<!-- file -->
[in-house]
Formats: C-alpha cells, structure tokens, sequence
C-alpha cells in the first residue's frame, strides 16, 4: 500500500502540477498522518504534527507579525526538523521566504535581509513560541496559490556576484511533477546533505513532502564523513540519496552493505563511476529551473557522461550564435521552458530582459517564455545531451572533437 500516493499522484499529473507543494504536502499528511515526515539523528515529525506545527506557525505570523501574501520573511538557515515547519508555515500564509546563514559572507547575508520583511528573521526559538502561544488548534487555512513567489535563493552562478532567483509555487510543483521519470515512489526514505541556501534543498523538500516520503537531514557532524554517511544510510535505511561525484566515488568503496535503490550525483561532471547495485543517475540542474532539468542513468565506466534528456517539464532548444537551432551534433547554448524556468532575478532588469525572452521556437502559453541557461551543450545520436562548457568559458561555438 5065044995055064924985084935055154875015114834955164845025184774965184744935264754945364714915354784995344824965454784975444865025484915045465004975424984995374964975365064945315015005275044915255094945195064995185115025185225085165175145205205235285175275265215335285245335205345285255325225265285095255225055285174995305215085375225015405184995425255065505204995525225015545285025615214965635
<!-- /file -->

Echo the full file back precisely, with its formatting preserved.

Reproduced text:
[in-house]
Formats: C-alpha cells, structure tokens, sequence
C-alpha cells in the first residue's frame, strides 16, 4: 500500500502540477498522518504534527507579525526538523521566504535581509513560541496559490556576484511533477546533505513532502564523513540519496552493505563511476529551473557522461550564435521552458530582459517564455545531451572533437 500516493499522484499529473507543494504536502499528511515526515539523528515529525506545527506557525505570523501574501520573511538557515515547519508555515500564509546563514559572507547575508520583511528573521526559538502561544488548534487555512513567489535563493552562478532567483509555487510543483521519470515512489526514505541556501534543498523538500516520503537531514557532524554517511544510510535505511561525484566515488568503496535503490550525483561532471547495485543517475540542474532539468542513468565506466534528456517539464532548444537551432551534433547554448524556468532575478532588469525572452521556437502559453541557461551543450545520436562548457568559458561555438 5065044995055064924985084935055154875015114834955164845025184774965184744935264754945364714915354784995344824965454784975444865025484915045465004975424984995374964975365064945315015005275044915255094945195064995185115025185225085165175145205205235285175275265215335285245335205345285255325225265285095255225055285174995305215085375225015405184995425255065505204995525225015545285025615214965635